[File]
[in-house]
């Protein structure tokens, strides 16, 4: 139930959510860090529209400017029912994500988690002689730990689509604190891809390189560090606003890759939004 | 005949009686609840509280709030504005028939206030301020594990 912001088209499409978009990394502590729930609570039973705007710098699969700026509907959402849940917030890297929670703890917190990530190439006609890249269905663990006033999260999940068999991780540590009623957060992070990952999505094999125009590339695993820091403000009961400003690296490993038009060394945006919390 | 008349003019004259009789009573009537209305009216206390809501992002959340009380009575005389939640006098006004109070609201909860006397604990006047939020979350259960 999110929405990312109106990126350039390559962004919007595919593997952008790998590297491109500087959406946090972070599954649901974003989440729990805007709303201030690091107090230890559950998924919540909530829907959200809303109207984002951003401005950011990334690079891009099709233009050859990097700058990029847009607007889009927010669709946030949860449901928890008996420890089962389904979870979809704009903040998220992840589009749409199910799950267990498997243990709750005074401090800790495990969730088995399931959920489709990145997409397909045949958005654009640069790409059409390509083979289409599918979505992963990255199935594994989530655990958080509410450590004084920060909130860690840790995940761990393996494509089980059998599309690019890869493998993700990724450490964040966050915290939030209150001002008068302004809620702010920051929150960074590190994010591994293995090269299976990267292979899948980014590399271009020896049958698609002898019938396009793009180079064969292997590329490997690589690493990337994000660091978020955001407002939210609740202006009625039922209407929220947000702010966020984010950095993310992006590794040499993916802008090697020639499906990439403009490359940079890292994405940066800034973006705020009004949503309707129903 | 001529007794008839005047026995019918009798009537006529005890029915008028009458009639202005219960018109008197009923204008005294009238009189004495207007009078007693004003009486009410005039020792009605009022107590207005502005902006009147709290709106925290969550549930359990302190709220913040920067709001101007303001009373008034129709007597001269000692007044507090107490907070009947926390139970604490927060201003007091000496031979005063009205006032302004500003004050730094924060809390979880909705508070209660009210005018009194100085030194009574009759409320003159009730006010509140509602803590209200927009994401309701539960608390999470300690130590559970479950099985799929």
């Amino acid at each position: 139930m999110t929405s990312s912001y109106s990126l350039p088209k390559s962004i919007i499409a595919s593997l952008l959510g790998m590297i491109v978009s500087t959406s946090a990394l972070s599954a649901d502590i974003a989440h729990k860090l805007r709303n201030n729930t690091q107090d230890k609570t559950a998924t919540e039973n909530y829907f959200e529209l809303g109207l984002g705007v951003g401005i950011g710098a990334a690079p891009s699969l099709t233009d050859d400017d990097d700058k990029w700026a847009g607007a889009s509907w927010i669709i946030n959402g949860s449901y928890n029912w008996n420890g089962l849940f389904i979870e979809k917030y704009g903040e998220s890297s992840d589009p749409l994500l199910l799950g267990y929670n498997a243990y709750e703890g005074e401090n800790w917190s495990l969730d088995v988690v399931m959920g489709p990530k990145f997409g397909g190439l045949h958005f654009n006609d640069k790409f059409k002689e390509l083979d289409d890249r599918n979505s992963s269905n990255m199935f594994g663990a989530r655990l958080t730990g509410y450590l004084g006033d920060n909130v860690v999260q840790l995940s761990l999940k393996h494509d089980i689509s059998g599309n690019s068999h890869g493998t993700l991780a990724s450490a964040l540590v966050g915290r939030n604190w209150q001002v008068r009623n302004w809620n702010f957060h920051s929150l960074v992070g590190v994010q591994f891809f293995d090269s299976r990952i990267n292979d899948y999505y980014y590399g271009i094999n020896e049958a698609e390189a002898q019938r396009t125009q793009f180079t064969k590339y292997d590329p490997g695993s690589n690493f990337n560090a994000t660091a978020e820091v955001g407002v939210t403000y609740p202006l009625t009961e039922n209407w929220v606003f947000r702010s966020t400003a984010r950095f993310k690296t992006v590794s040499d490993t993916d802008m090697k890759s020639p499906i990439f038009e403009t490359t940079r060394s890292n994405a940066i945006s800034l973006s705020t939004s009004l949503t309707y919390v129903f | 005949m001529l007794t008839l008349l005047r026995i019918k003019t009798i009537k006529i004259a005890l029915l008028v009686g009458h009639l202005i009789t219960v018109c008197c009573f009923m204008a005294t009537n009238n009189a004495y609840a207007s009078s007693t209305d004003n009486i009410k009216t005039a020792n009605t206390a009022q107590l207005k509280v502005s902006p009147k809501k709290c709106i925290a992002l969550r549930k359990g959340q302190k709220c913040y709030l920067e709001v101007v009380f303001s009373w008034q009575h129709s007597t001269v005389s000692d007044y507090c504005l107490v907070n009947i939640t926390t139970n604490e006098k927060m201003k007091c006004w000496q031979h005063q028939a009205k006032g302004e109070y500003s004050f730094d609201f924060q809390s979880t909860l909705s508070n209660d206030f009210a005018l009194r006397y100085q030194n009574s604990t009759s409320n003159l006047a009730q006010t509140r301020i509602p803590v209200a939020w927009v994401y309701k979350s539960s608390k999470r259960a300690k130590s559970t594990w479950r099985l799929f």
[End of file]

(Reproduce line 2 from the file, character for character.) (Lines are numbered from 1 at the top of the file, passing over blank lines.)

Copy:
């Protein structure tokens, strides 16, 4: 139930959510860090529209400017029912994500988690002689730990689509604190891809390189560090606003890759939004 | 005949009686609840509280709030504005028939206030301020594990 912001088209499409978009990394502590729930609570039973705007710098699969700026509907959402849940917030890297929670703890917190990530190439006609890249269905663990006033999260999940068999991780540590009623957060992070990952999505094999125009590339695993820091403000009961400003690296490993038009060394945006919390 | 008349003019004259009789009573009537209305009216206390809501992002959340009380009575005389939640006098006004109070609201909860006397604990006047939020979350259960 999110929405990312109106990126350039390559962004919007595919593997952008790998590297491109500087959406946090972070599954649901974003989440729990805007709303201030690091107090230890559950998924919540909530829907959200809303109207984002951003401005950011990334690079891009099709233009050859990097700058990029847009607007889009927010669709946030949860449901928890008996420890089962389904979870979809704009903040998220992840589009749409199910799950267990498997243990709750005074401090800790495990969730088995399931959920489709990145997409397909045949958005654009640069790409059409390509083979289409599918979505992963990255199935594994989530655990958080509410450590004084920060909130860690840790995940761990393996494509089980059998599309690019890869493998993700990724450490964040966050915290939030209150001002008068302004809620702010920051929150960074590190994010591994293995090269299976990267292979899948980014590399271009020896049958698609002898019938396009793009180079064969292997590329490997690589690493990337994000660091978020955001407002939210609740202006009625039922209407929220947000702010966020984010950095993310992006590794040499993916802008090697020639499906990439403009490359940079890292994405940066800034973006705020009004949503309707129903 | 001529007794008839005047026995019918009798009537006529005890029915008028009458009639202005219960018109008197009923204008005294009238009189004495207007009078007693004003009486009410005039020792009605009022107590207005502005902006009147709290709106925290969550549930359990302190709220913040920067709001101007303001009373008034129709007597001269000692007044507090107490907070009947926390139970604490927060201003007091000496031979005063009205006032302004500003004050730094924060809390979880909705508070209660009210005018009194100085030194009574009759409320003159009730006010509140509602803590209200927009994401309701539960608390999470300690130590559970479950099985799929």